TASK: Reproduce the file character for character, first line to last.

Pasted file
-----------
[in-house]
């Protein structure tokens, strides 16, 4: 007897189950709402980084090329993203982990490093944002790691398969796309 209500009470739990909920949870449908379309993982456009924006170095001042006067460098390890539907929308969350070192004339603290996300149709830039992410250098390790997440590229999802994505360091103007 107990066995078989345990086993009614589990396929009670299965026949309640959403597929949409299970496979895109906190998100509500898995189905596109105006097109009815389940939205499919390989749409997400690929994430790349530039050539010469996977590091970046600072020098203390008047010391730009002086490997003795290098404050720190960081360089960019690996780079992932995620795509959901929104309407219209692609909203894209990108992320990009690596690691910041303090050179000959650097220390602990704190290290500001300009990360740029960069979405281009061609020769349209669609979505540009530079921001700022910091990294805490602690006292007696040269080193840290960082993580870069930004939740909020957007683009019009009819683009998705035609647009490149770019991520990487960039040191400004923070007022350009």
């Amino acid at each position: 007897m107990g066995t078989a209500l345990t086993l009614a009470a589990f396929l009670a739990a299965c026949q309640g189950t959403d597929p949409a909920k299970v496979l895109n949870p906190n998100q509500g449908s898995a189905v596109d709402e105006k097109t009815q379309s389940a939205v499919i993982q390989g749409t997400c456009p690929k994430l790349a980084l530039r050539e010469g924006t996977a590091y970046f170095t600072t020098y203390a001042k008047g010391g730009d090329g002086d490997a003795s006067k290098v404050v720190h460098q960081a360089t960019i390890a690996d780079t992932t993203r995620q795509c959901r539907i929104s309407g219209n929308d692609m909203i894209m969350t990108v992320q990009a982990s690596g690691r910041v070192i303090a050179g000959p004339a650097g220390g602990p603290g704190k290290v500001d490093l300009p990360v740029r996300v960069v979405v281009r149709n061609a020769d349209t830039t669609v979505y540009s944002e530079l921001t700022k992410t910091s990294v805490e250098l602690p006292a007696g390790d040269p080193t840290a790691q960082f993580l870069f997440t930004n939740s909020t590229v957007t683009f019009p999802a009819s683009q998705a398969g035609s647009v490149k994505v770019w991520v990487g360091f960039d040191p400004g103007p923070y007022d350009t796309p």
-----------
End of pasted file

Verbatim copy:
[in-house]
């Protein structure tokens, strides 16, 4: 007897189950709402980084090329993203982990490093944002790691398969796309 209500009470739990909920949870449908379309993982456009924006170095001042006067460098390890539907929308969350070192004339603290996300149709830039992410250098390790997440590229999802994505360091103007 107990066995078989345990086993009614589990396929009670299965026949309640959403597929949409299970496979895109906190998100509500898995189905596109105006097109009815389940939205499919390989749409997400690929994430790349530039050539010469996977590091970046600072020098203390008047010391730009002086490997003795290098404050720190960081360089960019690996780079992932995620795509959901929104309407219209692609909203894209990108992320990009690596690691910041303090050179000959650097220390602990704190290290500001300009990360740029960069979405281009061609020769349209669609979505540009530079921001700022910091990294805490602690006292007696040269080193840290960082993580870069930004939740909020957007683009019009009819683009998705035609647009490149770019991520990487960039040191400004923070007022350009």
């Amino acid at each position: 007897m107990g066995t078989a209500l345990t086993l009614a009470a589990f396929l009670a739990a299965c026949q309640g189950t959403d597929p949409a909920k299970v496979l895109n949870p906190n998100q509500g449908s898995a189905v596109d709402e105006k097109t009815q379309s389940a939205v499919i993982q390989g749409t997400c456009p690929k994430l790349a980084l530039r050539e010469g924006t996977a590091y970046f170095t600072t020098y203390a001042k008047g010391g730009d090329g002086d490997a003795s006067k290098v404050v720190h460098q960081a360089t960019i390890a690996d780079t992932t993203r995620q795509c959901r539907i929104s309407g219209n929308d692609m909203i894209m969350t990108v992320q990009a982990s690596g690691r910041v070192i303090a050179g000959p004339a650097g220390g602990p603290g704190k290290v500001d490093l300009p990360v740029r996300v960069v979405v281009r149709n061609a020769d349209t830039t669609v979505y540009s944002e530079l921001t700022k992410t910091s990294v805490e250098l602690p006292a007696g390790d040269p080193t840290a790691q960082f993580l870069f997440t930004n939740s909020t590229v957007t683009f019009p999802a009819s683009q998705a398969g035609s647009v490149k994505v770019w991520v990487g360091f960039d040191p400004g103007p923070y007022d350009t796309p």